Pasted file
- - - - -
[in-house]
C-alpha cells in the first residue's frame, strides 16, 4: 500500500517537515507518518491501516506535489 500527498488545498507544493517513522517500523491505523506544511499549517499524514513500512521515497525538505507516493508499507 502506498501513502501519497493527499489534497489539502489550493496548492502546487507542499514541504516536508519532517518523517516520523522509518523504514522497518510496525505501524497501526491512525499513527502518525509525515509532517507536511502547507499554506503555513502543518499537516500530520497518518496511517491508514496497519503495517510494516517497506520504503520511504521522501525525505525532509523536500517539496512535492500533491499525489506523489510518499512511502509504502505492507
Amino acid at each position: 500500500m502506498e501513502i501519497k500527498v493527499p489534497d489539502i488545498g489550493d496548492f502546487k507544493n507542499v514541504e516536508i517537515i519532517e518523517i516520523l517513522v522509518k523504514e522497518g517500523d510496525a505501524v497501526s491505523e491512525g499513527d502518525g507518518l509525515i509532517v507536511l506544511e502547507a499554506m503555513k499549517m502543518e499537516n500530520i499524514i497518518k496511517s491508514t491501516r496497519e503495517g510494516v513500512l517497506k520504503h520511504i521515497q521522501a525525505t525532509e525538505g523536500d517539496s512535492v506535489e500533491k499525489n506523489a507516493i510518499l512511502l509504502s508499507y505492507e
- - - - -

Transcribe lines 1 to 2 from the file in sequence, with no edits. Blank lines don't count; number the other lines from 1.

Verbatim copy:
[in-house]
C-alpha cells in the first residue's frame, strides 16, 4: 500500500517537515507518518491501516506535489 500527498488545498507544493517513522517500523491505523506544511499549517499524514513500512521515497525538505507516493508499507 502506498501513502501519497493527499489534497489539502489550493496548492502546487507542499514541504516536508519532517518523517516520523522509518523504514522497518510496525505501524497501526491512525499513527502518525509525515509532517507536511502547507499554506503555513502543518499537516500530520497518518496511517491508514496497519503495517510494516517497506520504503520511504521522501525525505525532509523536500517539496512535492500533491499525489506523489510518499512511502509504502505492507